China has vowed to make it easier to import goods into its huge market as Beijing seeks to address controversial trade surpluses with its trading partners, a report said.
Beijing will "loosen its regulation of imports, cut import costs and make import financing easier for domestic companies", among other measures, said Chong Quan, a top trade official, according to Dow Jones Newswires.
Chong, who is the commerce ministry's deputy China International Trade Representative, added that the government will encourage imports from nations with which it is running a trade surplus, the report said.
China also will actively import energy, advanced technology and other equipment, Chong said at a trade forum in the capital.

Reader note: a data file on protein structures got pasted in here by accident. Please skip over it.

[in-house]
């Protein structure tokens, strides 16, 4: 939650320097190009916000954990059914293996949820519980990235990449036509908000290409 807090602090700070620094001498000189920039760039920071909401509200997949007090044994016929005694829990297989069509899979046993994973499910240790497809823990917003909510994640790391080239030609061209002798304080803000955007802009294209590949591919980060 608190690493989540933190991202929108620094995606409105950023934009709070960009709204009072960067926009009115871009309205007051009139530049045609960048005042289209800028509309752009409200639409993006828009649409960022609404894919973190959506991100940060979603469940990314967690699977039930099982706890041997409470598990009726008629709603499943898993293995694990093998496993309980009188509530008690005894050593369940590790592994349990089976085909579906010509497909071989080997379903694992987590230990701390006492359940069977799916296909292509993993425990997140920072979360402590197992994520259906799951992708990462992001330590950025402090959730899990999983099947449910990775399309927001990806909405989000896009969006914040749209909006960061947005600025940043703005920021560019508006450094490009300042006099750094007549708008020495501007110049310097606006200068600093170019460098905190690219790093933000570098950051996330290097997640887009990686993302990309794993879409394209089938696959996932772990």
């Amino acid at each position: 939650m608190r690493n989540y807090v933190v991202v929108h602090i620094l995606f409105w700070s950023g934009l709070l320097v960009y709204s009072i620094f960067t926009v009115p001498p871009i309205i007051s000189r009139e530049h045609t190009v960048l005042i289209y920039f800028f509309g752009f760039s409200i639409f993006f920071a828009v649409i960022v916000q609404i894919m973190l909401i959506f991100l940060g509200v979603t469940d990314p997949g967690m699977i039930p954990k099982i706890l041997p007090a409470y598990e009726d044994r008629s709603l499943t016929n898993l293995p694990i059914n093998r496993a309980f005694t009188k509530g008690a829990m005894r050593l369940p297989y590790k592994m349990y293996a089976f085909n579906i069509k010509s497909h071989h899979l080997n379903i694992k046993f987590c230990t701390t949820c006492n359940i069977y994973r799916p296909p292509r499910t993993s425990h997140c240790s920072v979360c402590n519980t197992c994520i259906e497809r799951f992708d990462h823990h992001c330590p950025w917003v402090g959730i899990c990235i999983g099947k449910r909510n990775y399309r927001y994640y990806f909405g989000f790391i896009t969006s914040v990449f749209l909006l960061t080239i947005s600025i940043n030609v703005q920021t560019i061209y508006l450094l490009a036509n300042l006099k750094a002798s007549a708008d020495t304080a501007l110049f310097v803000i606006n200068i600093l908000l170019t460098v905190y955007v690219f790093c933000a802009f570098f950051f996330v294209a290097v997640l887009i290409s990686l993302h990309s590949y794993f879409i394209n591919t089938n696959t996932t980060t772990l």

The report did not mention any further details of measures China would take.
China overtook Germany last year to become the world's top exporter. Its foreign exchange reserves stood at $US2.45 trillion ($A2.68 trillion) at the end of June - also the largest in the world.
China's export success has consistently drawn criticism from major trading partners such as the United States, with which it runs a large trade surplus.
Washington has long pushed China to import more foreign goods.
Foreign pressure for a stronger Chinese currency has also mounted, with critics including US lawmakers claiming the yuan is undervalued by as much as 40 per cent, giving China's exporters an unfair advantage.
The People's Bank of China pledged in June to let the yuan trade more freely against the dollar, but the currency has changed less than 0.7 per cent since then.
The yuan had been effectively pegged at about 6.8 to the dollar from mid-2008, when the global financial crisis started to bite.